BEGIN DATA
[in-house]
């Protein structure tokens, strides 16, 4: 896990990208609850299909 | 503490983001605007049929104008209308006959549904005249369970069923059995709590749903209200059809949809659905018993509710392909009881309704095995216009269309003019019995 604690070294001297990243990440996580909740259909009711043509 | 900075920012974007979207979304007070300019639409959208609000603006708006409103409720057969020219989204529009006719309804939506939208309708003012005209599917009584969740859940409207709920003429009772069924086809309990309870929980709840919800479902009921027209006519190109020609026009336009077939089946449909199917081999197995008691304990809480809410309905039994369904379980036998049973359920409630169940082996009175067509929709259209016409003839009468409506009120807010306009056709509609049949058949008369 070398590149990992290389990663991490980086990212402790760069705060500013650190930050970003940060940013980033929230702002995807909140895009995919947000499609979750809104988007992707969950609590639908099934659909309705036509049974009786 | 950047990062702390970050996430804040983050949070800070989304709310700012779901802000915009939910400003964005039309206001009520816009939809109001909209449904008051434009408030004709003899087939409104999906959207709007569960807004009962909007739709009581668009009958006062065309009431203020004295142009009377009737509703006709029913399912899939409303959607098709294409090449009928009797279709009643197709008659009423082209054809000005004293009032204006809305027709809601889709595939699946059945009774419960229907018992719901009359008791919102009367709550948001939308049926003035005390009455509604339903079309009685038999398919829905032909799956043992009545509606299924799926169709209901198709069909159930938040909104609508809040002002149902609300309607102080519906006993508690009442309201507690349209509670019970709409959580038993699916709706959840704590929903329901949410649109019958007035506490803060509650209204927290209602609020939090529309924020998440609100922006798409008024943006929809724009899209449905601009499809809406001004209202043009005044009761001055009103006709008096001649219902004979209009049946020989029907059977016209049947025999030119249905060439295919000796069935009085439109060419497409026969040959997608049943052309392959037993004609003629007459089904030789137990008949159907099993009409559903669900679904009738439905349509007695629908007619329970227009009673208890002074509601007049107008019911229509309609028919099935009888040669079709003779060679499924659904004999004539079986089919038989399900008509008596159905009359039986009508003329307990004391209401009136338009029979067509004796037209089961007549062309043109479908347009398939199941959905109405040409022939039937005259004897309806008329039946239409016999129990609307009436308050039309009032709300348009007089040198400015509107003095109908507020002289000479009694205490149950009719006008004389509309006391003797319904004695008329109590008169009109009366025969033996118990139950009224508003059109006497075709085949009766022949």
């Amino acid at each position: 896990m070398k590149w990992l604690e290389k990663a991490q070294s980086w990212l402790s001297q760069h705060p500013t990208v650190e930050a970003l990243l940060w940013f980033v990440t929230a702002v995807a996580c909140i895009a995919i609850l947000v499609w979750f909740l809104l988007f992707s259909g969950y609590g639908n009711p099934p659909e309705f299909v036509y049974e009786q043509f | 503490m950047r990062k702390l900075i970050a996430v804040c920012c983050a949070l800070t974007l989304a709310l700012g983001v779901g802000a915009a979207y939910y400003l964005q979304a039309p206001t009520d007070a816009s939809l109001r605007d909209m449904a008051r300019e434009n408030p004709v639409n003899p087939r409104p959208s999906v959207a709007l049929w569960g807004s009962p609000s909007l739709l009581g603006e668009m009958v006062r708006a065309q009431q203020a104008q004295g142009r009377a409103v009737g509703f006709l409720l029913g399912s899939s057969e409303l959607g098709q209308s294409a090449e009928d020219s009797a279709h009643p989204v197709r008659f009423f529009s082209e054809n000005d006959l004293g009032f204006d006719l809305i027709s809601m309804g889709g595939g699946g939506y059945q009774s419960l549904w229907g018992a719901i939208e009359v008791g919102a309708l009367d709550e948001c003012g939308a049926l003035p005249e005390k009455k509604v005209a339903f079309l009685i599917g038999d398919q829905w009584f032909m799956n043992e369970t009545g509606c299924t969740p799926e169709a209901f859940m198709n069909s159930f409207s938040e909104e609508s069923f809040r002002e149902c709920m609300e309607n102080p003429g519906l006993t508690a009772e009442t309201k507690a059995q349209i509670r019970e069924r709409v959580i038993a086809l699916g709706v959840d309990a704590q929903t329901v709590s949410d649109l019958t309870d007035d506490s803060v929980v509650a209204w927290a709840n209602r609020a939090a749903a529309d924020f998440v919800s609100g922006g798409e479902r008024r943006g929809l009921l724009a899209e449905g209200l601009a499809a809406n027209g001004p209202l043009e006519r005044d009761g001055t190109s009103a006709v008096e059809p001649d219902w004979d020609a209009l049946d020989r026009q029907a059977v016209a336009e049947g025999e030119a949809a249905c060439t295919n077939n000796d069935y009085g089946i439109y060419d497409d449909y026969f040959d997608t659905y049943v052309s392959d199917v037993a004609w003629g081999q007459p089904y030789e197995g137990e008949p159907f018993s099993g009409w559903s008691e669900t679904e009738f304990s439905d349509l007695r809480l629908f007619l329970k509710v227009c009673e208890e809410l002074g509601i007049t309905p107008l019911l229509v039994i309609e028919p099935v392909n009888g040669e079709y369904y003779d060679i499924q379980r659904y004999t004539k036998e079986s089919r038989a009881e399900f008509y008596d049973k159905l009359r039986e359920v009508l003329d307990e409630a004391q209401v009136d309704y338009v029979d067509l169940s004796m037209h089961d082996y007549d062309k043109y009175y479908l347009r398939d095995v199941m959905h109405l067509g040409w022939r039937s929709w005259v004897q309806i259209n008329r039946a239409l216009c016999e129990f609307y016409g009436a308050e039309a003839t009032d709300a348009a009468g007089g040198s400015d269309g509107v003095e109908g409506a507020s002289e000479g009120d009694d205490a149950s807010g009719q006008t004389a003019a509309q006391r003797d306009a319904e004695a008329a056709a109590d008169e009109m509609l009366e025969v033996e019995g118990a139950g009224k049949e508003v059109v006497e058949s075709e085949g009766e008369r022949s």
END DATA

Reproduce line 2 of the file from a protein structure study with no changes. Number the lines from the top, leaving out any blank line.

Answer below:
């Protein structure tokens, strides 16, 4: 896990990208609850299909 | 503490983001605007049929104008209308006959549904005249369970069923059995709590749903209200059809949809659905018993509710392909009881309704095995216009269309003019019995 604690070294001297990243990440996580909740259909009711043509 | 900075920012974007979207979304007070300019639409959208609000603006708006409103409720057969020219989204529009006719309804939506939208309708003012005209599917009584969740859940409207709920003429009772069924086809309990309870929980709840919800479902009921027209006519190109020609026009336009077939089946449909199917081999197995008691304990809480809410309905039994369904379980036998049973359920409630169940082996009175067509929709259209016409003839009468409506009120807010306009056709509609049949058949008369 070398590149990992290389990663991490980086990212402790760069705060500013650190930050970003940060940013980033929230702002995807909140895009995919947000499609979750809104988007992707969950609590639908099934659909309705036509049974009786 | 950047990062702390970050996430804040983050949070800070989304709310700012779901802000915009939910400003964005039309206001009520816009939809109001909209449904008051434009408030004709003899087939409104999906959207709007569960807004009962909007739709009581668009009958006062065309009431203020004295142009009377009737509703006709029913399912899939409303959607098709294409090449009928009797279709009643197709008659009423082209054809000005004293009032204006809305027709809601889709595939699946059945009774419960229907018992719901009359008791919102009367709550948001939308049926003035005390009455509604339903079309009685038999398919829905032909799956043992009545509606299924799926169709209901198709069909159930938040909104609508809040002002149902609300309607102080519906006993508690009442309201507690349209509670019970709409959580038993699916709706959840704590929903329901949410649109019958007035506490803060509650209204927290209602609020939090529309924020998440609100922006798409008024943006929809724009899209449905601009499809809406001004209202043009005044009761001055009103006709008096001649219902004979209009049946020989029907059977016209049947025999030119249905060439295919000796069935009085439109060419497409026969040959997608049943052309392959037993004609003629007459089904030789137990008949159907099993009409559903669900679904009738439905349509007695629908007619329970227009009673208890002074509601007049107008019911229509309609028919099935009888040669079709003779060679499924659904004999004539079986089919038989399900008509008596159905009359039986009508003329307990004391209401009136338009029979067509004796037209089961007549062309043109479908347009398939199941959905109405040409022939039937005259004897309806008329039946239409016999129990609307009436308050039309009032709300348009007089040198400015509107003095109908507020002289000479009694205490149950009719006008004389509309006391003797319904004695008329109590008169009109009366025969033996118990139950009224508003059109006497075709085949009766022949």